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CITY OF DUST: ARCHITECTURE AND SUBNATURE IN LOS ANGELES

Eric Owen Moss Architects, Beehive, 2001, Culver City, CA. Photo: Tom Bonner.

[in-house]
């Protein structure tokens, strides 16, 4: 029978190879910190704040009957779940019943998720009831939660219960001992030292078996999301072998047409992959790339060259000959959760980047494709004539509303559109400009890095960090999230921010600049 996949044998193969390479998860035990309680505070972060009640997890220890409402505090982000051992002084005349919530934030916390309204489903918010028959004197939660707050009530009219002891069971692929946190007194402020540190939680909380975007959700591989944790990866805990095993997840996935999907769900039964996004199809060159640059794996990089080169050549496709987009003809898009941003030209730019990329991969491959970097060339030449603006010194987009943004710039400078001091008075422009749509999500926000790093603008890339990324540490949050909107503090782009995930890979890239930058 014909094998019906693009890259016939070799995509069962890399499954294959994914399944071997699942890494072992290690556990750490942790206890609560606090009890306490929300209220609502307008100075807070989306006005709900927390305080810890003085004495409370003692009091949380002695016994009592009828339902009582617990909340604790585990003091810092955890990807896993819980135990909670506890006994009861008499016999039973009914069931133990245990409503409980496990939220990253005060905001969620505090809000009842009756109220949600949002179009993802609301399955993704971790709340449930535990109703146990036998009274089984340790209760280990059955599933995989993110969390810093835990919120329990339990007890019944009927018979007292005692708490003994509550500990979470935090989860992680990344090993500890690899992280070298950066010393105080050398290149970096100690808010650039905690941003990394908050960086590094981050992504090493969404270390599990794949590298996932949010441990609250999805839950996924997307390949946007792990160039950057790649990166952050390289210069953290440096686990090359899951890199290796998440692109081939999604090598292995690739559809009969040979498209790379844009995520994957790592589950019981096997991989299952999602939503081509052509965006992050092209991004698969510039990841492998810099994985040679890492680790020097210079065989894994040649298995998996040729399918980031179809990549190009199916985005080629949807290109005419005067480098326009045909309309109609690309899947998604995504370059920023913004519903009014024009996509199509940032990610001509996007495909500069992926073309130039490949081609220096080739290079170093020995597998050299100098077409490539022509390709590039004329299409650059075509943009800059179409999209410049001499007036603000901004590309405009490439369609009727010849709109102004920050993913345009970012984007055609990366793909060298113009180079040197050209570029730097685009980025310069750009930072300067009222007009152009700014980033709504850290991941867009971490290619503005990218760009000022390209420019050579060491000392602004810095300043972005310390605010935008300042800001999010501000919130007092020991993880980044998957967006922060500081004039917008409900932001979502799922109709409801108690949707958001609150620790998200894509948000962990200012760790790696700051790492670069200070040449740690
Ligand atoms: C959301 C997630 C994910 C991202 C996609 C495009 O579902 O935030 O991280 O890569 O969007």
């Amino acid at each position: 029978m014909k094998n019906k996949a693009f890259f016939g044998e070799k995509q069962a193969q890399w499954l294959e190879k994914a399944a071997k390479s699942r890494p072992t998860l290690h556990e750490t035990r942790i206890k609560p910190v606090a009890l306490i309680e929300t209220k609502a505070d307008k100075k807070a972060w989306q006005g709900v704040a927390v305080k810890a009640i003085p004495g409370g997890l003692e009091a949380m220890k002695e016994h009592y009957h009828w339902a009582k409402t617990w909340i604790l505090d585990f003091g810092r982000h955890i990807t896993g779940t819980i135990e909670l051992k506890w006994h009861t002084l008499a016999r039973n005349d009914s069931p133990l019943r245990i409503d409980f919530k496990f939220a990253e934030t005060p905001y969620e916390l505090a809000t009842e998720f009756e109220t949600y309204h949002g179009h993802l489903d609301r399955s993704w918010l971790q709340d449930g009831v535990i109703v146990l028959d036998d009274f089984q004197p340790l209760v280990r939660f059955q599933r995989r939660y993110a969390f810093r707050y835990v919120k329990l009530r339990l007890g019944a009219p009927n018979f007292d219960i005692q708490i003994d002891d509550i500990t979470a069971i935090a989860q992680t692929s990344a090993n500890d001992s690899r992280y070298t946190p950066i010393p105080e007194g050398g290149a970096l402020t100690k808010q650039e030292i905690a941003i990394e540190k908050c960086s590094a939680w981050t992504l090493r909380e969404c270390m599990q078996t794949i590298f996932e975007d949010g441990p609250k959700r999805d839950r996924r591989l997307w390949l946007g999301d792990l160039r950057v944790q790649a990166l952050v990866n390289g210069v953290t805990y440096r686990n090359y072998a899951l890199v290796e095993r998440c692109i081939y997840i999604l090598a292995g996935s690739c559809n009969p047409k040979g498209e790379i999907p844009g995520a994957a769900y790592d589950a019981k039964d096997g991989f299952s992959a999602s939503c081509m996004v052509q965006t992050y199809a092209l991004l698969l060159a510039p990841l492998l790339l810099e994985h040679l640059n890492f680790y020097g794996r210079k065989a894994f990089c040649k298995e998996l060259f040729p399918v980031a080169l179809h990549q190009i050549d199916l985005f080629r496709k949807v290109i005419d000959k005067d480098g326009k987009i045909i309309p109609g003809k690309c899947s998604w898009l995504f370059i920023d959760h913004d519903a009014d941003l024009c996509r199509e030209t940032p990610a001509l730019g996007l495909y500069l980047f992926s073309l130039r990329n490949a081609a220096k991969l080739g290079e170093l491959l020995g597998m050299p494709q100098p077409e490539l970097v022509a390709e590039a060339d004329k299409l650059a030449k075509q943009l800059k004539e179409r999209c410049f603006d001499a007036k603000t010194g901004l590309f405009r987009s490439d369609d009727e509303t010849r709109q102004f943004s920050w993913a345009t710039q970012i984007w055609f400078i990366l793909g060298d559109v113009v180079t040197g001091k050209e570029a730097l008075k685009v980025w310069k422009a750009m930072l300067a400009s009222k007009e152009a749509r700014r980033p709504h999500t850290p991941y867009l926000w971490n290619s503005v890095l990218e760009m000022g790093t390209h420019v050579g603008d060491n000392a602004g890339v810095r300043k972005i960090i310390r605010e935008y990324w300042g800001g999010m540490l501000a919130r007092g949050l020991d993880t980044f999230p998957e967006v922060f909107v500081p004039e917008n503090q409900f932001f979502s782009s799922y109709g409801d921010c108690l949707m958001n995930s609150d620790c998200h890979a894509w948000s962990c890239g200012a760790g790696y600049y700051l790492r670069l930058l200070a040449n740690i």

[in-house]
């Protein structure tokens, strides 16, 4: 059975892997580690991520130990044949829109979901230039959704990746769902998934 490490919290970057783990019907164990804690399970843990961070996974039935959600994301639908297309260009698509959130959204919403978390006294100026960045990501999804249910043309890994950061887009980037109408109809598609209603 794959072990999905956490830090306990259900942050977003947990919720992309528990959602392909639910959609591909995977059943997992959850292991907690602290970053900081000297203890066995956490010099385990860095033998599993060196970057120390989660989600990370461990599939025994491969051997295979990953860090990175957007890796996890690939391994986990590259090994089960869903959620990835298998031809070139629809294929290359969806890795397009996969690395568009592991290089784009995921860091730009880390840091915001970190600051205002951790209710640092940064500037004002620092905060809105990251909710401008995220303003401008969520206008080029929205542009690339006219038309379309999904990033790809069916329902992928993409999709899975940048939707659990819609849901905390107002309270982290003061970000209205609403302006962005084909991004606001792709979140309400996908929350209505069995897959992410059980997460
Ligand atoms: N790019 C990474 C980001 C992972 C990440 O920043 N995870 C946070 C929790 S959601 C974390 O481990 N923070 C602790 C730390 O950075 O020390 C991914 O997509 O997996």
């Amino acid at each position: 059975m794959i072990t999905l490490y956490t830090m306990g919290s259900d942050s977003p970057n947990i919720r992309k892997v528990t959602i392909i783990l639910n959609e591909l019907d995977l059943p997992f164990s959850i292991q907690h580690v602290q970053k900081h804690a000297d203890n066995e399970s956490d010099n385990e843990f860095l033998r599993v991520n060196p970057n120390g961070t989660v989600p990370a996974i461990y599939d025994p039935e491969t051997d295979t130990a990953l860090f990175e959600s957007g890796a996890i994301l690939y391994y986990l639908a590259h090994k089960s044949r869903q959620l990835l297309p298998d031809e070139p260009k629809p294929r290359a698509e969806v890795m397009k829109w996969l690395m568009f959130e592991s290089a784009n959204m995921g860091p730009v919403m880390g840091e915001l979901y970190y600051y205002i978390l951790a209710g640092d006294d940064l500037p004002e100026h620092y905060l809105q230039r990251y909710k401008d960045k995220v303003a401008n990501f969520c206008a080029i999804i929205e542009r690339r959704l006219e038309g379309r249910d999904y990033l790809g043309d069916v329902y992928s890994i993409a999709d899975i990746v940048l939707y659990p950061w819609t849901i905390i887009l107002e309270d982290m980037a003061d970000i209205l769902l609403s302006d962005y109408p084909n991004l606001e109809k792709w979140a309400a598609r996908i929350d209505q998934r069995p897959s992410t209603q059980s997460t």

Ecological crises are everywhere, and it is precisely this pervasiveness, this immersion, that a growing number of artists and architects today aim to address—delving into the complex interchange between our built environment and the natural world. A range of exhibitions on view this summer, such as MoMA PS1’s “Expo 1: New York,” probe the potential of participatory art practices to address environmental concerns; while this year’s “Pacific Standard Time” initiative, organized by the Getty Research Institute, focuses on architecture in postwar Los Angeles—a city famously dogged by the severe pollution that resulted from its specific historical and geographic circumstances. Artforum invited architectural historian DAVID GISSEN to reflect on the relationship between LA’s architecture and its environment, revealing the latter’s profound, if often little

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